|Photo from godlyplayresources.com|
I've found that the Godly Play lessons that I present always go better and deeper when I start preparing early in the week, so that the lesson can sort of stew in my mind over several days. I start by reading the story script in the lesson book a few times, noting the particular hints in the margins about what physically to do during the telling of the story. (What to move when, etc.) I also read the story from the Bible and think about anything I might want to add during our wondering time or during the presentation of the story, if I feel so led. I'll read the stories several times during the week, thinking about what general activity ideas I might want to present as springboards for the children, and what themes we might want to talk about as to how they apply to the children's lives (and our lives too.)
Then, sometime on Saturday, I'll sit down with the materials (I bring them home the previous Sunday for practice if I'm not going to be at church between Sundays) and in a private place where I won't be disturbed, I'll practice giving the lesson a few times. It's important that I don't read the lesson, but that I know it well enough to tell it by heart. I will sometimes put out the photo that comes with each set of materials, to jog my memory on the order of the story if I need to. And with really long, involved stories I might have a single notecard beside me to make me feel secure. But if I've practiced enough, I shouldn't need many cues.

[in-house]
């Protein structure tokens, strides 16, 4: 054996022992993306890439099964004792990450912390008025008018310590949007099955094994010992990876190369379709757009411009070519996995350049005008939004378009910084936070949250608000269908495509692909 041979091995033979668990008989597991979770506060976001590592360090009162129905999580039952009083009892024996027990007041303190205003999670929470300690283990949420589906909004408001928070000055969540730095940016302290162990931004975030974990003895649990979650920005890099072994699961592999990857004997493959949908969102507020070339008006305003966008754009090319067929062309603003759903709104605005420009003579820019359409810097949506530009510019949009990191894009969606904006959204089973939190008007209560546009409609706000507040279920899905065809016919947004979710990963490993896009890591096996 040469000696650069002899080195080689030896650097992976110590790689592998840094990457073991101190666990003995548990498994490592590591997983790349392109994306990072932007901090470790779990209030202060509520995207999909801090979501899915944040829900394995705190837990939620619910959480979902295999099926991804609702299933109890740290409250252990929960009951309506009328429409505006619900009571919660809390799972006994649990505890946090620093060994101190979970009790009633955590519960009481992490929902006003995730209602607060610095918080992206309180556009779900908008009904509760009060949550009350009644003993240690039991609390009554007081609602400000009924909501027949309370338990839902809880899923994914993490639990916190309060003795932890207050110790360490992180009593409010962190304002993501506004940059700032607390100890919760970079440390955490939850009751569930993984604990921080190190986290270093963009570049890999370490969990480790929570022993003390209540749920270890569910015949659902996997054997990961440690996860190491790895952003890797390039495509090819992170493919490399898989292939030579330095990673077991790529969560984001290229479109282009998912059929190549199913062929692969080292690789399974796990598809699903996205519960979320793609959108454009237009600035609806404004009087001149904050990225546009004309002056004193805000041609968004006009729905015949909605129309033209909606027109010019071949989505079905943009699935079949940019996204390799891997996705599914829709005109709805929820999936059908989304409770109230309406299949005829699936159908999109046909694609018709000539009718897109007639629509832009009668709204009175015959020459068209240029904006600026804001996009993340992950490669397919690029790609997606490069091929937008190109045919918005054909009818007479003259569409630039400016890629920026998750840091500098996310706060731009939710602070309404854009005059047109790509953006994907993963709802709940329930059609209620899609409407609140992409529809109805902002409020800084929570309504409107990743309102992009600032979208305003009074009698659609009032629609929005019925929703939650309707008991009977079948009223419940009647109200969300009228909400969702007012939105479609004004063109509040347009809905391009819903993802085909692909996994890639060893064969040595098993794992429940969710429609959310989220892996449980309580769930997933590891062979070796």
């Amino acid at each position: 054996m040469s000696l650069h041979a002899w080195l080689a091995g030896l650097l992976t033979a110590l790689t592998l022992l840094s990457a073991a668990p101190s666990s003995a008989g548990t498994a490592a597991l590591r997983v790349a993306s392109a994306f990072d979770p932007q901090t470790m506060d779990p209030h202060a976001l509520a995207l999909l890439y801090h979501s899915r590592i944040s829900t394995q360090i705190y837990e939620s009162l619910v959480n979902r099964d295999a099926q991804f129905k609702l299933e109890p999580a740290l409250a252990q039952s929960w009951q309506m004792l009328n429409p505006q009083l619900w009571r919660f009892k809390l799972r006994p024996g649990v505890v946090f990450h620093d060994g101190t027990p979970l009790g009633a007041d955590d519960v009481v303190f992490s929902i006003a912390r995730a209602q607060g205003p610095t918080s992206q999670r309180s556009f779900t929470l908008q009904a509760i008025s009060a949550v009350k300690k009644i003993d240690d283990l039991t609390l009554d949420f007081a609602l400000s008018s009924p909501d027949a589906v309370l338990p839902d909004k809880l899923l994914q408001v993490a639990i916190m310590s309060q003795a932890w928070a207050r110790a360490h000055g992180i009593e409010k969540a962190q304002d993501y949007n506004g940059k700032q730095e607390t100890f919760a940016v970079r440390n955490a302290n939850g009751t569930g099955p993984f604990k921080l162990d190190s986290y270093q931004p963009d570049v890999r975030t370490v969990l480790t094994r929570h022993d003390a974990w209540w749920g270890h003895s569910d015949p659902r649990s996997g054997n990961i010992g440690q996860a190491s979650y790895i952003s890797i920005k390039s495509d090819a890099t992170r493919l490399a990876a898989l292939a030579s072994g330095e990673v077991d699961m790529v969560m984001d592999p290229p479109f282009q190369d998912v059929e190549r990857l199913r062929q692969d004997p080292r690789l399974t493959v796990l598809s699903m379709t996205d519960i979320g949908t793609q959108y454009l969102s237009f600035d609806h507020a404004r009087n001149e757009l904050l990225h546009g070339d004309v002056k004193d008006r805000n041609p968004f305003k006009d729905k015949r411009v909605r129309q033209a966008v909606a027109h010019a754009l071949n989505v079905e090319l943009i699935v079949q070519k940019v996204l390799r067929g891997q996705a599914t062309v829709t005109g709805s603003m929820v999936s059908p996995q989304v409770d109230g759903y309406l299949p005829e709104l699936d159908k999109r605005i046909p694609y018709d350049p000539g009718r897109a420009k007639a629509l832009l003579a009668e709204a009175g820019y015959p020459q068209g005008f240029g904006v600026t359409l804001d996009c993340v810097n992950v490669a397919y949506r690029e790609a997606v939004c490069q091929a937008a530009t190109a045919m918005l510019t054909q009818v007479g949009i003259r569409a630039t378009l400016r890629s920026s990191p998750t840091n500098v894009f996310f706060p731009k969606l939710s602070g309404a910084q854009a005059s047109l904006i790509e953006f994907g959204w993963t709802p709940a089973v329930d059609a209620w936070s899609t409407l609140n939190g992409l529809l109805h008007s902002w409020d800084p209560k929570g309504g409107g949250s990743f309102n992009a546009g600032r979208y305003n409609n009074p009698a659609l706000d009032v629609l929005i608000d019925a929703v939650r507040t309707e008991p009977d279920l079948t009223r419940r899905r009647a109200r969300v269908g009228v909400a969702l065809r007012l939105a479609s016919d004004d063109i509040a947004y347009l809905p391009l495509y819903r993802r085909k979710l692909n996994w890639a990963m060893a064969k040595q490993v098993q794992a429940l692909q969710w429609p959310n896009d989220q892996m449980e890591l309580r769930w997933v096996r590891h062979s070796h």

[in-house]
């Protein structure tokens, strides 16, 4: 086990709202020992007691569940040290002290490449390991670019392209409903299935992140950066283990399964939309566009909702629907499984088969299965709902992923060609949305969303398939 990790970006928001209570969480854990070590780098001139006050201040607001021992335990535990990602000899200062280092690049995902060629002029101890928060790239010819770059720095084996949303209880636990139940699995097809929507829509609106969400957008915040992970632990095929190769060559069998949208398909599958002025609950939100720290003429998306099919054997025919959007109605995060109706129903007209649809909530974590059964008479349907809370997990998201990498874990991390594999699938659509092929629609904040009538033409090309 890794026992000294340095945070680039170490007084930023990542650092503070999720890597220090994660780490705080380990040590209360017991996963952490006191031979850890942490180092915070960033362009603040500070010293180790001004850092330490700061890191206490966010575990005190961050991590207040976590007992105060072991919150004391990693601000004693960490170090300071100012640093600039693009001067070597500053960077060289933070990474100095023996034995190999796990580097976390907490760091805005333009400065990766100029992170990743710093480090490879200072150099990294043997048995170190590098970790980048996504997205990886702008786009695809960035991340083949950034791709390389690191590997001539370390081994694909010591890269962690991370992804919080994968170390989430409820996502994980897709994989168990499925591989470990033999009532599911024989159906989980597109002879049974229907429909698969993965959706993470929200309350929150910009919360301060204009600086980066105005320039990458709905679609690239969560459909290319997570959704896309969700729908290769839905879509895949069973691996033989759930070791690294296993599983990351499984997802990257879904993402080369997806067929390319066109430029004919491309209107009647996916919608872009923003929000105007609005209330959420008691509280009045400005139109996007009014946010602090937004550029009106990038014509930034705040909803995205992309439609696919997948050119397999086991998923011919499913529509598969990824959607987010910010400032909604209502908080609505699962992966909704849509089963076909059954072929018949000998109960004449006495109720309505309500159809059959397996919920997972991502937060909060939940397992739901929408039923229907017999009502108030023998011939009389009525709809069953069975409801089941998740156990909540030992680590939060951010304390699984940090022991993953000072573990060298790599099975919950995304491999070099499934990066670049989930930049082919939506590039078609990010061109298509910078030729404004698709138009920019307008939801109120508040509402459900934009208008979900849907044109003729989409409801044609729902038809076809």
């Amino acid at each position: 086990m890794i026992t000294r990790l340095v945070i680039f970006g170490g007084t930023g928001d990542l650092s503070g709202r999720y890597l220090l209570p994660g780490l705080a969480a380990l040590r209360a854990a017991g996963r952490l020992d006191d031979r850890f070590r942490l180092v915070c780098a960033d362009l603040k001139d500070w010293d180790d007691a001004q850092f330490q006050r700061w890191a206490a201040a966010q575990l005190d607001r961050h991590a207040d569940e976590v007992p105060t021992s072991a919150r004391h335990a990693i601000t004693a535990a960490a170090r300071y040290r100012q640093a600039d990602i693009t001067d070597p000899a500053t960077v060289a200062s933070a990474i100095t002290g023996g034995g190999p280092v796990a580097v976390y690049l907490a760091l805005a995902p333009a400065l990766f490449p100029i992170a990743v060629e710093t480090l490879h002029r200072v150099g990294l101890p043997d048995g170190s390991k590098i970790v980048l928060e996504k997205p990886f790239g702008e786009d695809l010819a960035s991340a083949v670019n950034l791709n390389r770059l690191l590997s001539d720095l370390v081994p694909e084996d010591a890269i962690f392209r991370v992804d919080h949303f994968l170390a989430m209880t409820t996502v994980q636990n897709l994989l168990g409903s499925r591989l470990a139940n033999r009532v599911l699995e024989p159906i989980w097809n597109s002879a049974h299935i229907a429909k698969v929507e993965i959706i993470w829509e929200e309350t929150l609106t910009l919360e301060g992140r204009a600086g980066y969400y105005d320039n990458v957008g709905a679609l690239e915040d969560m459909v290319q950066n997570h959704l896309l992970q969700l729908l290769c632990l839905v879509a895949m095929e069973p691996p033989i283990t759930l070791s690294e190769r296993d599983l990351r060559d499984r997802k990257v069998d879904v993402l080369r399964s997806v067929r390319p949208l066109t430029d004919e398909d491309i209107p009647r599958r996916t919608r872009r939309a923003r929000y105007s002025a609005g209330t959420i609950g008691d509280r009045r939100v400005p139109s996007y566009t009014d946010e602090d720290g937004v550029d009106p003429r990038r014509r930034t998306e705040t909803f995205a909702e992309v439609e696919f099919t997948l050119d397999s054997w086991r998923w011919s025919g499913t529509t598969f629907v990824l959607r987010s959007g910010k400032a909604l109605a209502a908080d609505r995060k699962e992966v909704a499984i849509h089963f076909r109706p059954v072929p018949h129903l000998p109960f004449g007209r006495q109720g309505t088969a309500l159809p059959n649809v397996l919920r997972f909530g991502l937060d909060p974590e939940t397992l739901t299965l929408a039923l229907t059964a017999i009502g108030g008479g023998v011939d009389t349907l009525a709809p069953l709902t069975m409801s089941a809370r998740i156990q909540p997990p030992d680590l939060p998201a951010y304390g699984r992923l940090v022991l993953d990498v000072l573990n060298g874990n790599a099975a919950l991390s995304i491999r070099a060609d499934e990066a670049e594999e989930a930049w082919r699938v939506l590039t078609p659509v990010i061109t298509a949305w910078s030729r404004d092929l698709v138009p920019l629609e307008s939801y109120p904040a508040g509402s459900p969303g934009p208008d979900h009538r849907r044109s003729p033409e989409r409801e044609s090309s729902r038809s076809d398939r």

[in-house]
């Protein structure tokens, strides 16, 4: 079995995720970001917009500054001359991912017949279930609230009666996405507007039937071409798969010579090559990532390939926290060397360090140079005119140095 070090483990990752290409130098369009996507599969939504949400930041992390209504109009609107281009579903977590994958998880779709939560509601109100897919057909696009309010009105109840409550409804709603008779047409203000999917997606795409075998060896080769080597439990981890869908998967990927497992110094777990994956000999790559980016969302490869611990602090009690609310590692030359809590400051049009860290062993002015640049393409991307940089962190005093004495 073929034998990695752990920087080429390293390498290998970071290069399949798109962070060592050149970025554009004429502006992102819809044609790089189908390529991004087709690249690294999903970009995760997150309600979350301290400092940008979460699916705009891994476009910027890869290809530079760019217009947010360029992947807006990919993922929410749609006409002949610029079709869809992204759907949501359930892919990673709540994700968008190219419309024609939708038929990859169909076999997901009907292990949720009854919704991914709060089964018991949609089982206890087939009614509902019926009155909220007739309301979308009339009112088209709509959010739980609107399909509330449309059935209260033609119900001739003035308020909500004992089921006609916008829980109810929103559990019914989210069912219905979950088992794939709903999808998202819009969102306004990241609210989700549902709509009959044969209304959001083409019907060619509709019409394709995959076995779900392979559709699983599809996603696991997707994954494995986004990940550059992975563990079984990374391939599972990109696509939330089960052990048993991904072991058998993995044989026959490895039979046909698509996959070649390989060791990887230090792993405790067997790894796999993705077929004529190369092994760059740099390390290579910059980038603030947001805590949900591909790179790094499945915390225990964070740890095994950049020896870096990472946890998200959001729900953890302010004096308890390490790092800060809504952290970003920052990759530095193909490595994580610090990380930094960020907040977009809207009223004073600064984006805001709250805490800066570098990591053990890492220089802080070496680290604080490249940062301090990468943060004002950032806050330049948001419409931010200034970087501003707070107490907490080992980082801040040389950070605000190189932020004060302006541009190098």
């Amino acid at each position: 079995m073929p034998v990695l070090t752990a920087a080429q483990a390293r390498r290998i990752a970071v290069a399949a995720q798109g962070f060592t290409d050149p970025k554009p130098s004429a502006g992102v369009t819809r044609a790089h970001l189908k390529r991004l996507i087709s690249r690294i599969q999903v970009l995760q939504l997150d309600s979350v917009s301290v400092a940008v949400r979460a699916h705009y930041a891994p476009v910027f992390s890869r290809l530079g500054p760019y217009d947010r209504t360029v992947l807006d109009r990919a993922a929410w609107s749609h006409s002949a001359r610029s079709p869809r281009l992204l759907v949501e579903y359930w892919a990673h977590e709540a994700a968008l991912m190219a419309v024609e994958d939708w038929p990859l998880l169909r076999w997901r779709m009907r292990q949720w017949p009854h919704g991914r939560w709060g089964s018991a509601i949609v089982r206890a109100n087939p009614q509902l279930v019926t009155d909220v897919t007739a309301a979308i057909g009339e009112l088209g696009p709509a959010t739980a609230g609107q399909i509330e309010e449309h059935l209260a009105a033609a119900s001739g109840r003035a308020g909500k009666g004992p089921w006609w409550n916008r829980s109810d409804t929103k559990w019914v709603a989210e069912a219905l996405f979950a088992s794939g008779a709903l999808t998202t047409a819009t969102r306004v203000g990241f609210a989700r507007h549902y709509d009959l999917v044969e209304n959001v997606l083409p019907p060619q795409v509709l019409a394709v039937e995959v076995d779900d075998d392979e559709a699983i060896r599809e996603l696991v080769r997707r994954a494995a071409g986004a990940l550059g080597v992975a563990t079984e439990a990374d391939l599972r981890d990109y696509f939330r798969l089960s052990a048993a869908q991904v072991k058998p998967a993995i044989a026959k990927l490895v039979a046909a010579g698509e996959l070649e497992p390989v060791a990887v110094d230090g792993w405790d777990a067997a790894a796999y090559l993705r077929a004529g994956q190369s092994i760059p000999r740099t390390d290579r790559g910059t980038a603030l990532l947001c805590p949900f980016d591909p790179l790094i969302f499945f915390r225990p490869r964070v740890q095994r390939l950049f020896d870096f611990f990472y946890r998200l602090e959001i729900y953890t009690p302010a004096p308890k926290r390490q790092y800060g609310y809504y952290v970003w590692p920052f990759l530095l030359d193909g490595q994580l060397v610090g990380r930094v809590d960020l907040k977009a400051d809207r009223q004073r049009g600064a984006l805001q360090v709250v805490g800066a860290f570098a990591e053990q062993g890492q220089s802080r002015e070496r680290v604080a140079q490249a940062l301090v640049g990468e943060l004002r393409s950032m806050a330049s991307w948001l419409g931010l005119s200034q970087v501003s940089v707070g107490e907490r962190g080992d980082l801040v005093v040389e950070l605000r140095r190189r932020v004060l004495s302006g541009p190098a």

The Godly Play foundation stresses that the storyteller keep her eyes on the materials, not the children, so that the storyteller disappears and everyone focuses on the story. This is very difficult for me to do. I do the best I can, but as long as I'm completely IN the story, experiencing it myself as I share it, I can be okay with that.
After the story is told, I try to sit back just for a moment and enjoy the story before diving into the wondering questions. It's not hard to do. The stories are a joy and so meaningful. It's easy to enjoy them.